By Mark Hodge @mrhodgey

WARNING: THE FOLLOWING VIDEO CONTAINS GRAPHIC CONTENT

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Videographer / Director: Extremity Project
Producer: Mark Hodge, Chloe Browne
Editor: Joshua Douglas

Josh's friend Stas, who taught him how to basejump, holds the canopy as he leaps off the cliff

A FEARLESS daredevil takes BASE jumping to new extremes - by using a parachute pierced into his FLESH. 

Filmed in Ton Sai, Thailand, this gruesome footage shows adrenaline junkie Josh Miramant, 28, performing a suspension jump – where metal canopy hooks are inserted into the skin.

High flier - Josh performs the ultimate leap of faith

San Francisco resident Josh had only started BASE jumping three weeks before the incredible stunt and had completed 21 jumps in that short time.

The Maine-born rock climber first discovered the remote beach peninsula of Ton Sai while backpacking through south-east Asia nearly a decade ago. 

A gruesome shot of the hooks attached to the American's skin
Angel of death - Josh posing in the beach peninsula of Ton Sai

He returned to the region for a fourth time to perform the ultimate leap of faith from a 377ft cliff overlooking the beach.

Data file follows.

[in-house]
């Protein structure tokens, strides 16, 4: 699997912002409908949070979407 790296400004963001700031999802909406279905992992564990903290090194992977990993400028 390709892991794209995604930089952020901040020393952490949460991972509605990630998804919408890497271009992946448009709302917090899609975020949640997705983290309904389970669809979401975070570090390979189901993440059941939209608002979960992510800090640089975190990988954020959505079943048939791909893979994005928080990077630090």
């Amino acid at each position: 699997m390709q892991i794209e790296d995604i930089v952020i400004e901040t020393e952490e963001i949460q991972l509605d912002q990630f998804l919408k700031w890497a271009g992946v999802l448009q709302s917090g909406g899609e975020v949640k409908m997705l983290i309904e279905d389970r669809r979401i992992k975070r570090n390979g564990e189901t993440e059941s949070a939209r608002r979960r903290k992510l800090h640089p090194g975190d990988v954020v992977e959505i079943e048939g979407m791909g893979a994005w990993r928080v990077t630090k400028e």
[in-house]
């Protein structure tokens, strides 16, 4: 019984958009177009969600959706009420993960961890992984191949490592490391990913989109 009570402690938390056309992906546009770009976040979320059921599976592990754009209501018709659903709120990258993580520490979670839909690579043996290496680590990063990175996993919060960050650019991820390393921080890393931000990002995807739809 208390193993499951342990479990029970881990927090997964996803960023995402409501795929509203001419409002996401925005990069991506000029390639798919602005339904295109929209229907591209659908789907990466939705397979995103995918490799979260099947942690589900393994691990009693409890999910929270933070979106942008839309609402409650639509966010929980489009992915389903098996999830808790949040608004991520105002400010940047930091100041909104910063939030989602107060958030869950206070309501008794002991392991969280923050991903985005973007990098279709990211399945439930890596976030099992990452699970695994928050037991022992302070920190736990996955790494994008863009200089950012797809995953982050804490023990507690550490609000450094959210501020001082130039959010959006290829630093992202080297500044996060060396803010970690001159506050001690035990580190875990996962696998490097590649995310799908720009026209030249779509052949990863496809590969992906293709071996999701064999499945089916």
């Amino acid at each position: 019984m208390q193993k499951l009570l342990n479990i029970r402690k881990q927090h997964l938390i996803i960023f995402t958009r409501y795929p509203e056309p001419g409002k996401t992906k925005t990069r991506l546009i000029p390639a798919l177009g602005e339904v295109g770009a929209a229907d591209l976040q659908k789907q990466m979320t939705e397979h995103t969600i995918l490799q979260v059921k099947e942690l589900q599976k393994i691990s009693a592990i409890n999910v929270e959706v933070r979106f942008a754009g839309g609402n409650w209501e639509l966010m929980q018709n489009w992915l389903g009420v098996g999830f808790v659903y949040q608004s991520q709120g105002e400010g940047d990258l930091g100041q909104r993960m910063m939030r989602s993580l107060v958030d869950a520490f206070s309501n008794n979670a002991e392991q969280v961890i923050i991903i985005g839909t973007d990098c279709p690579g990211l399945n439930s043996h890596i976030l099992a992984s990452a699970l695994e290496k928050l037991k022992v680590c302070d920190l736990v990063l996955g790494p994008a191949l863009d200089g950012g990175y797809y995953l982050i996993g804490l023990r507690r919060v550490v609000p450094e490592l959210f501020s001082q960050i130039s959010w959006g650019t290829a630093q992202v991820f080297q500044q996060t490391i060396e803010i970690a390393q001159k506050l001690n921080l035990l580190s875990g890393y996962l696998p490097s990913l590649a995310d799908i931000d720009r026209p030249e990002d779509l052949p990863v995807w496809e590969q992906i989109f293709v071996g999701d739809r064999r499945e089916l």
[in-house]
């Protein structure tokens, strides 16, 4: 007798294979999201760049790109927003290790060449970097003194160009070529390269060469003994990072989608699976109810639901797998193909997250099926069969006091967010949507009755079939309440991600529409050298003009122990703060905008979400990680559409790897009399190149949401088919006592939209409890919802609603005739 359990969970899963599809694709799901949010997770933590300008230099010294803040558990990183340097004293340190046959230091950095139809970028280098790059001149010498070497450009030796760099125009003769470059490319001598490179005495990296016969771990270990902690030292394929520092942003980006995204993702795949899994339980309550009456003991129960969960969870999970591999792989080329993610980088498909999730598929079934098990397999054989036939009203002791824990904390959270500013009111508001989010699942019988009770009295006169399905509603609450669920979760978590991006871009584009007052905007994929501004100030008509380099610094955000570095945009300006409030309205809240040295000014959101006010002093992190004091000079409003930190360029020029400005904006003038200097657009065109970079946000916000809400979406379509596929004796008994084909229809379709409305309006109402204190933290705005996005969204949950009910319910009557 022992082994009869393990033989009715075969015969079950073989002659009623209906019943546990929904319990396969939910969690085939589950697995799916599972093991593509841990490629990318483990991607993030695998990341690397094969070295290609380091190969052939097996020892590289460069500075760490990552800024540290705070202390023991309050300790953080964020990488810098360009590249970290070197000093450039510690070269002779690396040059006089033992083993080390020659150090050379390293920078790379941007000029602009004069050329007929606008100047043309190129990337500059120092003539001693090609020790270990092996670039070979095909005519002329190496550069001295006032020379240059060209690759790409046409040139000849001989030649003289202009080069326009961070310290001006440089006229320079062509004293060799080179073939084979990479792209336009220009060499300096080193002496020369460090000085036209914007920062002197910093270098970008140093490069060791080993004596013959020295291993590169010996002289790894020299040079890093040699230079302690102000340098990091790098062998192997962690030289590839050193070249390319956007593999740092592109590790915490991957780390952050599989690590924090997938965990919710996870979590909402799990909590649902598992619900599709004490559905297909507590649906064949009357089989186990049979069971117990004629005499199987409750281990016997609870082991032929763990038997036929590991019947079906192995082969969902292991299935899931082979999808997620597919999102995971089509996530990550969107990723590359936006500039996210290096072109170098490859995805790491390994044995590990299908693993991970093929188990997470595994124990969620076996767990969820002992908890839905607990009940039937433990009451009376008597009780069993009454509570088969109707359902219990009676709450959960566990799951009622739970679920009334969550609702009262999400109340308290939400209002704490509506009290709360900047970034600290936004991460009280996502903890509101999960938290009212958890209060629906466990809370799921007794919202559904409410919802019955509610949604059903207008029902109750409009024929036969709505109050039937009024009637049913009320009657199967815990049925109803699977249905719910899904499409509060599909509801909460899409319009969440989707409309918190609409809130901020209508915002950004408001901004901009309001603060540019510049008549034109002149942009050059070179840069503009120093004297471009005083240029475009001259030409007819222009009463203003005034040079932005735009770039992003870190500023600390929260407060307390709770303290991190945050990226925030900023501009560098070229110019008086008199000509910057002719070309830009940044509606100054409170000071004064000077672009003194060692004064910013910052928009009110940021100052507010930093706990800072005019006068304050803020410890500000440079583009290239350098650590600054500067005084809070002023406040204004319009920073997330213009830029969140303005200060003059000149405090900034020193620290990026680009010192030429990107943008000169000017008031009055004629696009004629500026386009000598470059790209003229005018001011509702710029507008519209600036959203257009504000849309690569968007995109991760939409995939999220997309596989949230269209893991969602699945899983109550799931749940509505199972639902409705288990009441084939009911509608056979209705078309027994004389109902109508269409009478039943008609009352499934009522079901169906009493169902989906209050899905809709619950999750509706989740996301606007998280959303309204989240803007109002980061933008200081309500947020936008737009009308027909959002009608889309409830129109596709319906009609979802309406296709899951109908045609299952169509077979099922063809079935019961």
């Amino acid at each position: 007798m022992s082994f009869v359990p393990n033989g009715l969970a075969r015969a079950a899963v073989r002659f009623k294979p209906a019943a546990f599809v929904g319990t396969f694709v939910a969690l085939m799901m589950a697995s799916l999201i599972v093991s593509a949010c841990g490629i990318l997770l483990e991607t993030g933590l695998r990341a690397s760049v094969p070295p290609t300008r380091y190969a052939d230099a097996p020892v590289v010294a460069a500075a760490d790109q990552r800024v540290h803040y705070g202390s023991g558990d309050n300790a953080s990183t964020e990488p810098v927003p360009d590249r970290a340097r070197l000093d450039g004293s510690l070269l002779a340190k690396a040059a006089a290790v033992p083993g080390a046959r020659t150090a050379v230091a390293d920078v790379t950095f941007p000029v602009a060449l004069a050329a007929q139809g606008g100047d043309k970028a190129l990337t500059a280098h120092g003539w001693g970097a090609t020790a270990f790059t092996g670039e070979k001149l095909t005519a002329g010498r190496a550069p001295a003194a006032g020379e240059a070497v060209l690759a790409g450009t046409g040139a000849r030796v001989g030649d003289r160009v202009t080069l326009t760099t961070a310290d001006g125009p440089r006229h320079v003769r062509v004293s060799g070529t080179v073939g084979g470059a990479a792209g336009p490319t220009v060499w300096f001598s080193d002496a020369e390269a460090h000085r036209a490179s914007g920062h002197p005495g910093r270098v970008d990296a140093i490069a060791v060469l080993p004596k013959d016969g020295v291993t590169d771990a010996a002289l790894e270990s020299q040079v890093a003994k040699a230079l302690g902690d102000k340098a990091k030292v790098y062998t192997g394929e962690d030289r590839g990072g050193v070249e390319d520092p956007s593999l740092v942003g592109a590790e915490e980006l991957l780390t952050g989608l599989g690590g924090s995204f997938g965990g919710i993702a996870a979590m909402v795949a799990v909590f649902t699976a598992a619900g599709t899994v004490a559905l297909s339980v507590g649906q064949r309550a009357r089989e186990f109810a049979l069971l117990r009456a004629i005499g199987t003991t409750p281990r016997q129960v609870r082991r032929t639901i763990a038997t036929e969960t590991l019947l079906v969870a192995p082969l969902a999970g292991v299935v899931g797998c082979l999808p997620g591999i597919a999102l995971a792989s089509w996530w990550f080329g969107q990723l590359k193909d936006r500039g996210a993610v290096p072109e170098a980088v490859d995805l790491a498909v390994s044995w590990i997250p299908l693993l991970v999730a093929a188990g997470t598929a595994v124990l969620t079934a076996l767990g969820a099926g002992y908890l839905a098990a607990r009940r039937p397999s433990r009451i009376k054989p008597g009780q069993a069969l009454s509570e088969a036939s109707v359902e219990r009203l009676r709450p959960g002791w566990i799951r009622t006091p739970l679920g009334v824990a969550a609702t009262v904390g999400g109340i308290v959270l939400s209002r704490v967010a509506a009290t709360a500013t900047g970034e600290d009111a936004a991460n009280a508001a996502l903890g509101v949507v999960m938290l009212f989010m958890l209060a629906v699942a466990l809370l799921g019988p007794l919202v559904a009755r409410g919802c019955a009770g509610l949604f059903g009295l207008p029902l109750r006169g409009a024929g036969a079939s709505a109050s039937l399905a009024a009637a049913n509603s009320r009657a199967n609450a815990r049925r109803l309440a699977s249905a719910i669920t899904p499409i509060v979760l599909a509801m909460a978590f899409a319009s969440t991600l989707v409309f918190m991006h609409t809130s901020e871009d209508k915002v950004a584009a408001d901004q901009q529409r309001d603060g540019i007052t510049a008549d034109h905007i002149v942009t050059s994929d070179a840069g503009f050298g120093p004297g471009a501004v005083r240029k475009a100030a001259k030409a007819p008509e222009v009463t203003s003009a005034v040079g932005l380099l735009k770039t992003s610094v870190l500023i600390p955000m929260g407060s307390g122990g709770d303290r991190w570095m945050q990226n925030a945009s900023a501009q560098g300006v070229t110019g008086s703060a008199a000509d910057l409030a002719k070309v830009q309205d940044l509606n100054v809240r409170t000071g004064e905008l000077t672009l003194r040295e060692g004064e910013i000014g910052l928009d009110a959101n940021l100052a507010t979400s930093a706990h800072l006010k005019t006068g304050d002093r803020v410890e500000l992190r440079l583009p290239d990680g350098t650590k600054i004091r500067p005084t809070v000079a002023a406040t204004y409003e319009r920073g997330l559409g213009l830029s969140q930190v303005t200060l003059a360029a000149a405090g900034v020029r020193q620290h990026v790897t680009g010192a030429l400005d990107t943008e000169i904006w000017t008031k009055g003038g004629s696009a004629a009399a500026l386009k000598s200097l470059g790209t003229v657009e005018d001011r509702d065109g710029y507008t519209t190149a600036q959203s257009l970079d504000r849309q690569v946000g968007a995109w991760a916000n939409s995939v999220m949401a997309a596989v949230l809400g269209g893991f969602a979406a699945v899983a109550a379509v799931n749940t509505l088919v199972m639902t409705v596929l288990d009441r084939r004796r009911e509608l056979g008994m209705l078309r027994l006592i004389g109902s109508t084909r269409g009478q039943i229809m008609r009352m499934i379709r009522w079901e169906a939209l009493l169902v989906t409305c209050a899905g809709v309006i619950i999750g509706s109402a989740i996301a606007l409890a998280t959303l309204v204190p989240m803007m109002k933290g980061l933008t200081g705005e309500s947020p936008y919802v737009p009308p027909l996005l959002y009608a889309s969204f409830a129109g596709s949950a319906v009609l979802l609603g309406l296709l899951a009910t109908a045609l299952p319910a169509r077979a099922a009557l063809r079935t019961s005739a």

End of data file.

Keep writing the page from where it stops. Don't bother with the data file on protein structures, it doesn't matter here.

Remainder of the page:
He said: “I'd never had any other piercings before and it was by far the most painful part of the whole experience.

Josh has the canopy fastened to the hooks in his back

“It takes about 20 minutes to get all four done and despite the appearance of this - I am not a masochist - I just came to enjoy the whole experience despite the pain, but I was certainly happy when the piercing was complete.

“As with every BASE jump, an even body position with the hands extended like Superman is crucial to avoid the canopy from opening towards the cliff.

Beach bum - Josh had only started basejumping a few weeks before the suspension jump
Battle scars - Josh is clearly overjoyed that the jump was successful

“Distracted by the hooks in my back, I hoped I wouldn't make a mistake and cause a fatal dangerous body position.”

And the American thrill-seeker insisted that despite being worried about the painful hooks, they didn't prohibit him from completing the jump.

The American rock climber carries his parachute along with beach after completing the jump

He said: “I was shocked that when the canopy opened, it was not very painful at all.

“It's amazing how powerful adrenaline is - as the canopy made a loud snap above me, it triggered one of the strongest adrenaline kicks I've ever had.

“At that point, I just had to steer the canopy towards the ground and it was over.

“The delight, relief and satisfaction of success was for more prevalent than pain.”